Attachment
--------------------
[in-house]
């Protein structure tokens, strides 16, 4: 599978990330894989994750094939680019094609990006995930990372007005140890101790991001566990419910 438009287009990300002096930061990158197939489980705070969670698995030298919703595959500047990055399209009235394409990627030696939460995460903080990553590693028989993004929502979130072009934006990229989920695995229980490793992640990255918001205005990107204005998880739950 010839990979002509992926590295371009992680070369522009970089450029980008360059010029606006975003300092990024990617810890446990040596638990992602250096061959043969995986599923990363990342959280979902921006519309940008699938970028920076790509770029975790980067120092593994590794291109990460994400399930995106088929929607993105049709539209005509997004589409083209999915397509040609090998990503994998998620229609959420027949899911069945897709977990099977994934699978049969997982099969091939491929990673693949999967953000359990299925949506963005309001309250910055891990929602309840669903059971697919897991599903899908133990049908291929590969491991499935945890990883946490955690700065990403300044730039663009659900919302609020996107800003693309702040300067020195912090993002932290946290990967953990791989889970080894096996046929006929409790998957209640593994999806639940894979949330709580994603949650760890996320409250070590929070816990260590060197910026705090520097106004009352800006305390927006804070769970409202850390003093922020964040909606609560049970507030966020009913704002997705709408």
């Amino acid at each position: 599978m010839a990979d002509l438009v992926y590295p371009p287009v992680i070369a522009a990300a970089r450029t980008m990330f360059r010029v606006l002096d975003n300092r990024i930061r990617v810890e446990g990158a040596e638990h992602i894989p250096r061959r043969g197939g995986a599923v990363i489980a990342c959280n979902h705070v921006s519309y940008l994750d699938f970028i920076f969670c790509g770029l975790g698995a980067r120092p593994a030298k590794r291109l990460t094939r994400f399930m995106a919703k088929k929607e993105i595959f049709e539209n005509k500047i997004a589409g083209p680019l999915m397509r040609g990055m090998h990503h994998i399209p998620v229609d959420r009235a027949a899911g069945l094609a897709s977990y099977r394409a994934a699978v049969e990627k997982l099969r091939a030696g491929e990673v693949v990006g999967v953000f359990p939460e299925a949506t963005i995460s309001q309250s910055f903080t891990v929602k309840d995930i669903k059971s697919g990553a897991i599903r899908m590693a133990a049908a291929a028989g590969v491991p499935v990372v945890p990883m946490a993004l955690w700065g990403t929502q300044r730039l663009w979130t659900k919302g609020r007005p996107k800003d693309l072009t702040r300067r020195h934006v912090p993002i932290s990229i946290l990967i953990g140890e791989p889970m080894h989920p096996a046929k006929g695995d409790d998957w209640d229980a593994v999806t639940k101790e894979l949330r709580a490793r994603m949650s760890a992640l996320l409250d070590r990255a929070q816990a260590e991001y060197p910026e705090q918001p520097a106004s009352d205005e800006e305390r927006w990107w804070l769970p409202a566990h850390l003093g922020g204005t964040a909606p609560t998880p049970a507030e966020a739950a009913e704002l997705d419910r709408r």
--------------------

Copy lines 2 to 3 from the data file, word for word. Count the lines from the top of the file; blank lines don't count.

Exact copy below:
């Protein structure tokens, strides 16, 4: 599978990330894989994750094939680019094609990006995930990372007005140890101790991001566990419910 438009287009990300002096930061990158197939489980705070969670698995030298919703595959500047990055399209009235394409990627030696939460995460903080990553590693028989993004929502979130072009934006990229989920695995229980490793992640990255918001205005990107204005998880739950 010839990979002509992926590295371009992680070369522009970089450029980008360059010029606006975003300092990024990617810890446990040596638990992602250096061959043969995986599923990363990342959280979902921006519309940008699938970028920076790509770029975790980067120092593994590794291109990460994400399930995106088929929607993105049709539209005509997004589409083209999915397509040609090998990503994998998620229609959420027949899911069945897709977990099977994934699978049969997982099969091939491929990673693949999967953000359990299925949506963005309001309250910055891990929602309840669903059971697919897991599903899908133990049908291929590969491991499935945890990883946490955690700065990403300044730039663009659900919302609020996107800003693309702040300067020195912090993002932290946290990967953990791989889970080894096996046929006929409790998957209640593994999806639940894979949330709580994603949650760890996320409250070590929070816990260590060197910026705090520097106004009352800006305390927006804070769970409202850390003093922020964040909606609560049970507030966020009913704002997705709408």
């Amino acid at each position: 599978m010839a990979d002509l438009v992926y590295p371009p287009v992680i070369a522009a990300a970089r450029t980008m990330f360059r010029v606006l002096d975003n300092r990024i930061r990617v810890e446990g990158a040596e638990h992602i894989p250096r061959r043969g197939g995986a599923v990363i489980a990342c959280n979902h705070v921006s519309y940008l994750d699938f970028i920076f969670c790509g770029l975790g698995a980067r120092p593994a030298k590794r291109l990460t094939r994400f399930m995106a919703k088929k929607e993105i595959f049709e539209n005509k500047i997004a589409g083209p680019l999915m397509r040609g990055m090998h990503h994998i399209p998620v229609d959420r009235a027949a899911g069945l094609a897709s977990y099977r394409a994934a699978v049969e990627k997982l099969r091939a030696g491929e990673v693949v990006g999967v953000f359990p939460e299925a949506t963005i995460s309001q309250s910055f903080t891990v929602k309840d995930i669903k059971s697919g990553a897991i599903r899908m590693a133990a049908a291929a028989g590969v491991p499935v990372v945890p990883m946490a993004l955690w700065g990403t929502q300044r730039l663009w979130t659900k919302g609020r007005p996107k800003d693309l072009t702040r300067r020195h934006v912090p993002i932290s990229i946290l990967i953990g140890e791989p889970m080894h989920p096996a046929k006929g695995d409790d998957w209640d229980a593994v999806t639940k101790e894979l949330r709580a490793r994603m949650s760890a992640l996320l409250d070590r990255a929070q816990a260590e991001y060197p910026e705090q918001p520097a106004s009352d205005e800006e305390r927006w990107w804070l769970p409202a566990h850390l003093g922020g204005t964040a909606p609560t998880p049970a507030e966020a739950a009913e704002l997705d419910r709408r």